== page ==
Not over yet! More tax rises to come after Rishi’s Budget spending spree – expert warning

Budget 2021: Adil Ray tells Rishi Sunak 'you didn't solve that problem'

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The Chancellor of the Exchequer Rishi Sunak revealed total spending is due to rise by more than £150bn over the remainder of the current parliament during the Autumn Budget 2021 yesterday, claiming “every single department” would see a real-term rise. But experts warn the Chancellor has taken advantage of a faster than anticipated economic recovery following the Covid pandemic to avoid departments facing a cliff edge as public finances returned to a sustainable footing. And the result could be more taxes.

Mr Sunak unveiled the contents of his Budget in the House of Commons on October 27 – setting out the Government’s tax and spending plans for the year ahead.

The Chancellor said his plans are focused on the “post-Covid” era and would pave the way for an “economy of higher wages, higher skills and rising productivity”.

He maintained his Budget had “cut taxes for millions of the lowest-paid”.

But the Office for Budget Responsibility said his plans make Britain’s tax burden now the highest rate since 1950.

A statement read: “Taking his March and October Budgets together, the Chancellor has raised taxes by more this year than in any single year since Norman Lamont and Ken Clarke’s two 1993 Budgets in the aftermath of Black Wednesday.”

The Chancellor has already hinted there are “challenging” months ahead; inflation in September was 3.1 percent and is predicted to increase to four percent over the coming year.

But while experts say this budget is a positive step forward for growth, there could be punishing tax burdens in the future if Mr Sunak’s proposals don’t go to plan.

Andrew Jackson, head of tax at accountancy firm Fiander Tovell, said tha while the Budget was focused more on helping working people and businesses recover rather than generating revenue, it could mean higher taxes are around the corner if Mr Sunak’s spending spree doesn’t pay off to result in high growth.

He told “It doesn’t seem to be a huge amount of a tax increase to claw back the costs of the pandemic, so we may well see more coming along over the next few years.”

Financial expert Jeremy Thomson-Cook, chief economist and head of FX at Equals Money agreed Britain does not need to claw back the costs of the pandemic yet.

Instead, he said the Bank of England’s continued quantitative easing programme would help alleviate the impact of this debt. But he, too, warned about what that could mean for our pockets in the future.

He said: “This is a Budget that is finely balanced on the belief that the UK will grow and grow well through the rest of this parliament.

“Any deviation from this risks the Chancellor missing his targets and coming back to taxpayers to ask for more cash”.

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The OBR said the Covid bill, including business support, households support and public services, stood at £303.4bn as of January 4, 2021.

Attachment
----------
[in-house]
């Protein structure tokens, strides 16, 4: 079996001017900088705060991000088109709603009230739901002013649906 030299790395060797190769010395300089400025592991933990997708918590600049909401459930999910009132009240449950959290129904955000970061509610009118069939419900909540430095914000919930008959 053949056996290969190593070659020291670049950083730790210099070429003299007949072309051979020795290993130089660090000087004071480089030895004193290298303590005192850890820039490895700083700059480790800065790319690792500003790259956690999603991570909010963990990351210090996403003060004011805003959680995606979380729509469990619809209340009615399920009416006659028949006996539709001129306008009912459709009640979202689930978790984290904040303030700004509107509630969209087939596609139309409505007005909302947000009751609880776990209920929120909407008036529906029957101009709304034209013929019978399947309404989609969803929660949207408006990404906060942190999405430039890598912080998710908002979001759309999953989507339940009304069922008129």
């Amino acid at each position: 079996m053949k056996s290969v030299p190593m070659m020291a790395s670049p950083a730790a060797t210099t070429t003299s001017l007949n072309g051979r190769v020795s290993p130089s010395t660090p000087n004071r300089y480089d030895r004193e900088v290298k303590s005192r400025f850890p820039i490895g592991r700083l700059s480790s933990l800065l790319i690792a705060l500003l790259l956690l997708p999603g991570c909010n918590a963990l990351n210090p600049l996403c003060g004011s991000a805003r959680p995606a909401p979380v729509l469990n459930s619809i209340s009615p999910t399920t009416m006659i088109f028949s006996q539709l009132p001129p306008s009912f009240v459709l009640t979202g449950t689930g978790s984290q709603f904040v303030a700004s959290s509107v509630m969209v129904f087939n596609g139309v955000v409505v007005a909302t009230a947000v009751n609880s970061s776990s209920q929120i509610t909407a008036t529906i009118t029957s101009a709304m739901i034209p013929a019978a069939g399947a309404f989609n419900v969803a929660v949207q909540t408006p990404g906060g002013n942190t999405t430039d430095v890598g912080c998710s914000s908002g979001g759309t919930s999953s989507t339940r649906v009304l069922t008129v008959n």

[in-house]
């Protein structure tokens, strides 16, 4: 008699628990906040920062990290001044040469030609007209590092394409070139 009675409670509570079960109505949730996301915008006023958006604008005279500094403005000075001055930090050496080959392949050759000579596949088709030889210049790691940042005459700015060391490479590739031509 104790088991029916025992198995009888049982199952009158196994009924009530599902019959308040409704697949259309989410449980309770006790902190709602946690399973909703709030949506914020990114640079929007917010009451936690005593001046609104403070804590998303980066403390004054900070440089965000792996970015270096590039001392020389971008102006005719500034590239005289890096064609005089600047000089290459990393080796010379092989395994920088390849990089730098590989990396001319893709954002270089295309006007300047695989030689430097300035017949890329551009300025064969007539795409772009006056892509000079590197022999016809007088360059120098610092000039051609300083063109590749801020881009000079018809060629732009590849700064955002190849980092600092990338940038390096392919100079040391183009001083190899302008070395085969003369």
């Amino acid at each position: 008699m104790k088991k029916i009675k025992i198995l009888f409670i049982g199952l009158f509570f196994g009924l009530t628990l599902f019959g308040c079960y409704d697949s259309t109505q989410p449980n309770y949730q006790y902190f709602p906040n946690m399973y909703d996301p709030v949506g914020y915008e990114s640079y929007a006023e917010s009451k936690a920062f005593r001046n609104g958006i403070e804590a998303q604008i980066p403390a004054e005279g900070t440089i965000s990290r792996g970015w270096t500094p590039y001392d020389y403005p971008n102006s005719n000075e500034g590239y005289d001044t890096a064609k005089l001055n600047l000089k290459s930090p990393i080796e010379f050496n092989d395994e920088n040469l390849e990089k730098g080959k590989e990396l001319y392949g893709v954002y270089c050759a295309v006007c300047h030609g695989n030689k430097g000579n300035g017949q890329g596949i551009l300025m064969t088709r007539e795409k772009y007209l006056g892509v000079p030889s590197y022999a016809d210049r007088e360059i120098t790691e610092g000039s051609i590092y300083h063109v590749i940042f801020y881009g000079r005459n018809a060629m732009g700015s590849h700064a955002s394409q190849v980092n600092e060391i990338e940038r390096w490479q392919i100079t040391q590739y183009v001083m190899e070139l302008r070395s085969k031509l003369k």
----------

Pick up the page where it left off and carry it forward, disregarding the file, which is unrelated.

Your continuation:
In the March 2021 Budget forecast, this was increased to £343.9bn but as of the October Budget, this figure has now settled at £315bn.

And with such a huge amount to recoup, some experts say the budget was “something of an anticlimax”.

UK Business Forums (UKBF) founder Richard Osborne told “Whilst the Budget wasn’t the massive hikes and clawing back of COVID-19 business support costs that members of UK Business Forums feared it might be, it also didn’t give very much encouragement to the small and micro business owners either.”

While Laura Harper, a partner at private client practice Kingsley Napley says not enough is being done to claw back costs spent during the pandemic – in particular regarding gaps with education catch-up funding and Universal Credit reforms.

She added: “The number of people on company payrolls fell by 882,000 between February and November 2020 and unless UC claimants have been able to find alternative work, this Budget does little to help them.

“However, £640m a year has been pledged to help those who are rough sleepers and homeless.”

The Budget comes as the latest analysis by think tank Resolution Foundation found some families could end up paying £3,000 more in tax each year by 2026 thanks to measures introduced since Boris Johnson came to power.

Torsten Bell, chief executive, said: “The chancellor yesterday got his first chance to set out what the UK’s post-pandemic economy might look like by the mid-2020s.

“It is not the high-wage economy envisaged by the prime minister last month, or even the lower-tax economy that Rishi Sunak said was his goal yesterday. Instead, the chancellor has set out plans for a new high-tax, big-state economy.”

He added: “Higher taxes aren’t a surprise, given the UK is combining fiscal conservatism with an ageing society and a slow-growing economy.

“But it is the end of low-tax conservatism, with the tax take rising by £3,000 per household by the middle of this decade.”

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